- Compromised websites: Websites that host malicious software may attempt to install that software on users’ computers. Web browsers should be configured to mitigate this risk. In especially sensitive environments, you could even consider running user applications inside a virtual machine that is restored to a previous “clean” state automatically after every session; that way, any malware installed during a session will be erased when the user logs out.
It’s easy to overlook the risk of an attacker gaining physical access to systems, but it’s real. Organizations with poor physical security have little to protect them from someone simply walking into an office, sitting down at a workstation and deploying ransomware.
This is true even at organizations that take basic steps to address the needs of physical security. For example, keeping doors locked is no guarantee that an intruder won't sneak in behind someone else, or break a lock after hours.
Responding to Ransomware Attacks
It's important for MSPs to be prepared with a response plan in case their clients' systems (or even their own systems) are attacked with ransomware./p>
The basic steps to follow when responding to a ransomware attack include:
- Analysis: Perform a full analysis of the attack to identify which devices were infected, and ensure that the attack vector is no longer active.
- Antivirus run: Scan all affected systems with antivirus software to identify any known exploits that were introduced with the ransomware. It's important to make sure that all malware has been removed before restoring operations; otherwise, data could be re-compromised after the restore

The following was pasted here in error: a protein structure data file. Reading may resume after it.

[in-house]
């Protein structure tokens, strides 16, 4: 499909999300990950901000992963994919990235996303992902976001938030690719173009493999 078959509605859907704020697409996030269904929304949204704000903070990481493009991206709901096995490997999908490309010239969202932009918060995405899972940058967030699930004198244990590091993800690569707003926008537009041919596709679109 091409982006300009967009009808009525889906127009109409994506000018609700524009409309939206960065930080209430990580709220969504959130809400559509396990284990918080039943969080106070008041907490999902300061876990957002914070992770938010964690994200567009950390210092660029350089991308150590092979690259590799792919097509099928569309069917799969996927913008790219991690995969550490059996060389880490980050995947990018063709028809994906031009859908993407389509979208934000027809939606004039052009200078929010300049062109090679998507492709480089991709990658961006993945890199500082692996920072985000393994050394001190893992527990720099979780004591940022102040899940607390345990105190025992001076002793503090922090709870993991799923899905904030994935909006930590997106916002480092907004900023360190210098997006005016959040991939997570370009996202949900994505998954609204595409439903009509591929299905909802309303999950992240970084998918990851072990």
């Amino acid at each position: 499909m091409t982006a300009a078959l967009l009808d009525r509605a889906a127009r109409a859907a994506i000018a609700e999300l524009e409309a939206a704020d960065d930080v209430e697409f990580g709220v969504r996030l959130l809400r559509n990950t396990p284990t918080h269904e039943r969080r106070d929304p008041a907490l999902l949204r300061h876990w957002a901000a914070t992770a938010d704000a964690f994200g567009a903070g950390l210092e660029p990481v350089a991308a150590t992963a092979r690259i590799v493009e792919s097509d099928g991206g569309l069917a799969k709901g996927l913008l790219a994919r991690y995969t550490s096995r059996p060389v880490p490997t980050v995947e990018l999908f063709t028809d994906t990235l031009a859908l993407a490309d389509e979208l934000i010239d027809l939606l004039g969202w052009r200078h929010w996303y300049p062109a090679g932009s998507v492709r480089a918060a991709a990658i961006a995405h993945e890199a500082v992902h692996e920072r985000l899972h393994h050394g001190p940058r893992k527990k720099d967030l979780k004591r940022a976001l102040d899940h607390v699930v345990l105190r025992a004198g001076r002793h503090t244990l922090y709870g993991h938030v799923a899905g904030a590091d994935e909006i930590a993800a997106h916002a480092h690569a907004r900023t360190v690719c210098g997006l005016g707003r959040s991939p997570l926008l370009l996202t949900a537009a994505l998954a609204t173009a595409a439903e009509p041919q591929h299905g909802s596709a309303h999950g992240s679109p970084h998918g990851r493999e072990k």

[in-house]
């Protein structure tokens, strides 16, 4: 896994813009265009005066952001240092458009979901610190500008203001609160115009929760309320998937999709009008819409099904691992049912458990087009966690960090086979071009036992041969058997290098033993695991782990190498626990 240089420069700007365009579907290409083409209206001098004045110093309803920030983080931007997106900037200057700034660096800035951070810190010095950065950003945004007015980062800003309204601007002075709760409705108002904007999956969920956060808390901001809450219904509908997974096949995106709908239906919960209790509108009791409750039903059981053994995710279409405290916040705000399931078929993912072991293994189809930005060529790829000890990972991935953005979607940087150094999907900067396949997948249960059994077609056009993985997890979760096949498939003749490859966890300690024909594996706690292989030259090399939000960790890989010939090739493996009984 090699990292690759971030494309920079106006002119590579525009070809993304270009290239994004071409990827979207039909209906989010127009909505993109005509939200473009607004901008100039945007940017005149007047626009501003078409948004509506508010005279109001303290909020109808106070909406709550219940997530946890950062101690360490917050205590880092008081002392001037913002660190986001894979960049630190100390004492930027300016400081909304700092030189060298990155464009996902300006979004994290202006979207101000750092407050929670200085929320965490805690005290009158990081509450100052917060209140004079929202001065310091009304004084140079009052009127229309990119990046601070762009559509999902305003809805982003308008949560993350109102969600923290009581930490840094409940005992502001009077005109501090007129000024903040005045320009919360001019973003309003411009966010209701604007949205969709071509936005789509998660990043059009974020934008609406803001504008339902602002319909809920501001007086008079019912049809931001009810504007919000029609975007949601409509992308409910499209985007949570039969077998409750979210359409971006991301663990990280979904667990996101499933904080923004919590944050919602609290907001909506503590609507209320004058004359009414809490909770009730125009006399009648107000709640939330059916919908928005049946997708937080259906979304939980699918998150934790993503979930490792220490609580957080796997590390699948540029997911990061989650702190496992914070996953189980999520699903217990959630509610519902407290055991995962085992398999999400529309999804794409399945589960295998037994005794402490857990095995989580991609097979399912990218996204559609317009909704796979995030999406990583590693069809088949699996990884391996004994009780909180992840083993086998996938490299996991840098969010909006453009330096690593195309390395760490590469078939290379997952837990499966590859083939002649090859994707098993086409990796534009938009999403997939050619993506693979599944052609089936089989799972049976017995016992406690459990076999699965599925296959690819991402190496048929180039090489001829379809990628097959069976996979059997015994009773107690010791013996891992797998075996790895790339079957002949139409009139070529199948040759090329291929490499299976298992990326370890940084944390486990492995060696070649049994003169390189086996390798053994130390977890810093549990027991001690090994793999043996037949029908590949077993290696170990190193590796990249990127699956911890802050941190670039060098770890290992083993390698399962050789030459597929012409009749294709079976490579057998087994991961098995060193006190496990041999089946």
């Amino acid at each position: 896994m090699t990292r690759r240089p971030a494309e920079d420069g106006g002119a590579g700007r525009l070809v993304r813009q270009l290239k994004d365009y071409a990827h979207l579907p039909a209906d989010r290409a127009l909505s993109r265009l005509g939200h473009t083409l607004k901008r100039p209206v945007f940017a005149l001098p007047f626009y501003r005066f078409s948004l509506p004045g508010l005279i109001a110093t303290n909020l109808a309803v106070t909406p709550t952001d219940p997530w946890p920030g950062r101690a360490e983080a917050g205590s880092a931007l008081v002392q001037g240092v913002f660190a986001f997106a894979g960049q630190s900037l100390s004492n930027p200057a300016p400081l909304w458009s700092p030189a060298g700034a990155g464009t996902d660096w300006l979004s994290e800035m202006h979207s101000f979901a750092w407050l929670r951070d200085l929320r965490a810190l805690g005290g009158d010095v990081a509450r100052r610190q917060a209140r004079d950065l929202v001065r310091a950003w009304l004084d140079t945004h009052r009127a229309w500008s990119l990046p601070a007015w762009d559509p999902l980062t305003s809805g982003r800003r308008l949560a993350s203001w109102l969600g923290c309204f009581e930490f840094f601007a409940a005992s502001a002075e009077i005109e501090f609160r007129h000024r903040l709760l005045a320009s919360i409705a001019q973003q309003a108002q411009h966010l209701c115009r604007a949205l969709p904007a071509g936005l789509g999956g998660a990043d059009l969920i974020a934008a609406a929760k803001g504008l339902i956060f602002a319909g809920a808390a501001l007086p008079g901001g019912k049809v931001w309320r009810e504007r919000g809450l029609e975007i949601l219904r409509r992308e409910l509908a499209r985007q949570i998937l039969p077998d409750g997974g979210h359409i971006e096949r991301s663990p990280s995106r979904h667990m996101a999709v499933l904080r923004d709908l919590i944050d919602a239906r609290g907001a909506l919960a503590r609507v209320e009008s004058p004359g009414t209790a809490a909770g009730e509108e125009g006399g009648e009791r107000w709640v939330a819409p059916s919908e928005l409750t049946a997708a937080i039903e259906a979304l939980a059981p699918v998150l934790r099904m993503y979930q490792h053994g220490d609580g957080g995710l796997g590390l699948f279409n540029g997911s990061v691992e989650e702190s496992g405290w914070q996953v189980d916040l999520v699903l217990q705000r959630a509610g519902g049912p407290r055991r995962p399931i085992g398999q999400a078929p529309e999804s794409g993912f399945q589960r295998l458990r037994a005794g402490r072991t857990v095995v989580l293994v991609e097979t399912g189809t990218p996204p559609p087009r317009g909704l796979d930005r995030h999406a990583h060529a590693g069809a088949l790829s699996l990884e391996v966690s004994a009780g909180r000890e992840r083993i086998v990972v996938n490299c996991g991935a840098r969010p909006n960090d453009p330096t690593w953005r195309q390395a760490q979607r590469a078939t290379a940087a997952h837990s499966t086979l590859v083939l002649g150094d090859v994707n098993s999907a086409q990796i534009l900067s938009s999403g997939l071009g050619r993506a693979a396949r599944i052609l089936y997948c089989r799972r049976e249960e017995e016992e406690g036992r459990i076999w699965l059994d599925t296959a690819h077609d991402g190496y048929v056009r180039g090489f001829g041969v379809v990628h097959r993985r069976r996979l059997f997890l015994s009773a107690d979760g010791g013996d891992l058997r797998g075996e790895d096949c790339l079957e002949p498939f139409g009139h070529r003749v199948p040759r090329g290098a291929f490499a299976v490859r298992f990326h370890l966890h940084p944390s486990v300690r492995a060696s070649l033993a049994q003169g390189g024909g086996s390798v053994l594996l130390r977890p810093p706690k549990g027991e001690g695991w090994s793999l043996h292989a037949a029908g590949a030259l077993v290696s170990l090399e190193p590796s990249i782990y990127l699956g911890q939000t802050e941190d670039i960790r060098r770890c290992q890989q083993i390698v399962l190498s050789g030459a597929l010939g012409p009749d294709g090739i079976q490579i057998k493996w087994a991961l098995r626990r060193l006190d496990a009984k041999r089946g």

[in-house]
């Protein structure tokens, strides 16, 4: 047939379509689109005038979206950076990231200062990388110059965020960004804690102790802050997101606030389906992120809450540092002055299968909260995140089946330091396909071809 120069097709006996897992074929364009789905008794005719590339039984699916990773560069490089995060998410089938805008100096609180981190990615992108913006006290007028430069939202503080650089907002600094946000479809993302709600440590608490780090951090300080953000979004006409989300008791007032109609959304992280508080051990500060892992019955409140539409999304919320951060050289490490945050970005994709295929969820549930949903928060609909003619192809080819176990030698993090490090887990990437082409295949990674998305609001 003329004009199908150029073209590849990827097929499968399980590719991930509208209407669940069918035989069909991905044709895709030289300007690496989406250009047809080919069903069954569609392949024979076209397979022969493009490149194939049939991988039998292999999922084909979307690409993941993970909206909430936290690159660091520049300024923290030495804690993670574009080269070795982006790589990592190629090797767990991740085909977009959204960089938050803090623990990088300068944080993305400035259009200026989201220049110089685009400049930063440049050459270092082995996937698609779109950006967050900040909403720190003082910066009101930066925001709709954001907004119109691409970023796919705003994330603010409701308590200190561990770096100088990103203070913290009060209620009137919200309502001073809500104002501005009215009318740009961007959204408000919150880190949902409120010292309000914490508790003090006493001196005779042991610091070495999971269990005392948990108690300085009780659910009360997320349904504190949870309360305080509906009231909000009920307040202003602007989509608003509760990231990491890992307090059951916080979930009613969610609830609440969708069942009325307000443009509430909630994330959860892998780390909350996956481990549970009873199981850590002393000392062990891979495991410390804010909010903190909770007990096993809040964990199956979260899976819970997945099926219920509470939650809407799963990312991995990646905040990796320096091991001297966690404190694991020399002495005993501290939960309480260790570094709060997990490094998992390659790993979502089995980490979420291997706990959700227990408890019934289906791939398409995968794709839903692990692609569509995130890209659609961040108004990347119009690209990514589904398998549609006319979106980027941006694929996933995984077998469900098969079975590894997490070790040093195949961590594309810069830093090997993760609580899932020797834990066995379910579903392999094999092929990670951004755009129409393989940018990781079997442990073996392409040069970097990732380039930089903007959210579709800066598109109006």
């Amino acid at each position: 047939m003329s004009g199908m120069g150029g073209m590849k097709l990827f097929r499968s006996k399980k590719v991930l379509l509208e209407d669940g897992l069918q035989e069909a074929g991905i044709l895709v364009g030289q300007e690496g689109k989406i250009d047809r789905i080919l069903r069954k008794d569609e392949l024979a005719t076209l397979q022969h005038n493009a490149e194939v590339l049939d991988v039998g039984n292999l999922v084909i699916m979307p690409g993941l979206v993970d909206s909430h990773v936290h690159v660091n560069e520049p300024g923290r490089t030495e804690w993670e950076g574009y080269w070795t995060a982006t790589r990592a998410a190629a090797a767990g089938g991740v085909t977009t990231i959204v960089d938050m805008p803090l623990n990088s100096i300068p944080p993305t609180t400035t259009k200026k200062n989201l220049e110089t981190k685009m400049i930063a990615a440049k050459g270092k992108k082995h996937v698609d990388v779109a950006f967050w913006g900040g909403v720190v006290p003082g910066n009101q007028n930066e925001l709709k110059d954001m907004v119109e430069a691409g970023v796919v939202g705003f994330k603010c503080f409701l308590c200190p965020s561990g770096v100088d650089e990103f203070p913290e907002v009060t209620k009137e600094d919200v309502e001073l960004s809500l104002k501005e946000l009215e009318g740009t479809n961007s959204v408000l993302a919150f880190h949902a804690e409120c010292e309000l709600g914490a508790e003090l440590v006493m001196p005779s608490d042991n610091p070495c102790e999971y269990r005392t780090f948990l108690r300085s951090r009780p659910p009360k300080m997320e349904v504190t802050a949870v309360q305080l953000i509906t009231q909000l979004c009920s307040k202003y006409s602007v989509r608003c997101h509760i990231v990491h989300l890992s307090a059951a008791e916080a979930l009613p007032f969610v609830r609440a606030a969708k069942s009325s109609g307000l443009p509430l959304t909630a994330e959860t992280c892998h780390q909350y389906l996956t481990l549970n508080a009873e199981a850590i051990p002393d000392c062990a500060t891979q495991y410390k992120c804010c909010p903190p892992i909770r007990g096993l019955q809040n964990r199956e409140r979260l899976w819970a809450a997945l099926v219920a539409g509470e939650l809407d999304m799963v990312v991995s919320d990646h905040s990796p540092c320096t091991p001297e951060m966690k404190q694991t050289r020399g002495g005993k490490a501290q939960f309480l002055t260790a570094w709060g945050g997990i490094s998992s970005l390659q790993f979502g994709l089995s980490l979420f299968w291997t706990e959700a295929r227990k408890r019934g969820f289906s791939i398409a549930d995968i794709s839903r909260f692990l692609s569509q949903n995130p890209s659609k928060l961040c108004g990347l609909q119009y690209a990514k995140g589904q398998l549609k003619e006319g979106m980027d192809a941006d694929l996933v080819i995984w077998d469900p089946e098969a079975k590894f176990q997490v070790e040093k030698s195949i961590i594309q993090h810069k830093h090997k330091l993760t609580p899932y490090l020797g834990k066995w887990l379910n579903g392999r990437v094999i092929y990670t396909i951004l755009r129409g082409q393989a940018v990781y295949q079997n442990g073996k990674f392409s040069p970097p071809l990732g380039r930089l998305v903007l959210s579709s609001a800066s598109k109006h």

- Recovery: Once systems have been confirmed to be free of ransomware, you can recover data from backups, and allow customers to resume normal operations.
- Harden operations: With operations restored, you can now take steps to harden systems to prevent another ransomware attack. Make sure software is up-to-date, address weaknesses in your firewall configuration, enforce multi-factor authentication and so on. You may also consider deploying pre-installed anti-ransomware tools like Malware and Ransomware protection in Office 365
Recovering from Ransomware if Backups Were Infected
The steps above assume that you have a ransomware-free backup copy of data that you can use for restore. Unfortunately, that is not always the case. Your data retention policy might not have saved data long enough to ensure that a copy from before the attack is preserved. Or, your backups themselves could have been compromised during the attack (which won't happen if you remembered to store at least one copy of your backups in an offline location, but you may forget to do this).
Further reading Steps for Keeping Backup Data Safe from Ransomware
In these situations, recovery is harder, but all hope is not necessarily lost. You may still be able to recover through the following strategies:
- Reconstruct data from other sources: In attacks of limited scope, you may be able to find sources of data that weren't compromised during the attack, and use them to recover. For example, perhaps you can find an employee who was on vacation and whose laptop was turned off during the attack. In that case, you could use data from the laptop as the basis for recovery. This approach will require more effort, and might not preserve all of the data, but it's preferable to paying a ransom.
- Look for a decryption key online. In some cases, resolving ransomware may be as simple as obtaining a publicly available decryption key or following another known procedure for decrypting the affected data. So, although it may seem obvious, make sure you Google or ask in relevant forums for a solution.
- Pay the ransom. As a last resort, you can always pay the ransom (and hope the attackers actually provide a decryption key in response). Of course, if you back up your data, you avoid this embarrassing and risky outcome.
Ransomware comes in many forms, and there is no way to guarantee immunity against it. But there are steps you can take to minimize the risk of your clients' systems (or your own systems) falling victim to ransomware in the first place. And by keeping data backed up, storing at least one copy of the backups in an offline location and having the right retention policies in place, you place yourself in a position to recover from a ransomware attack without having to pay the ransom.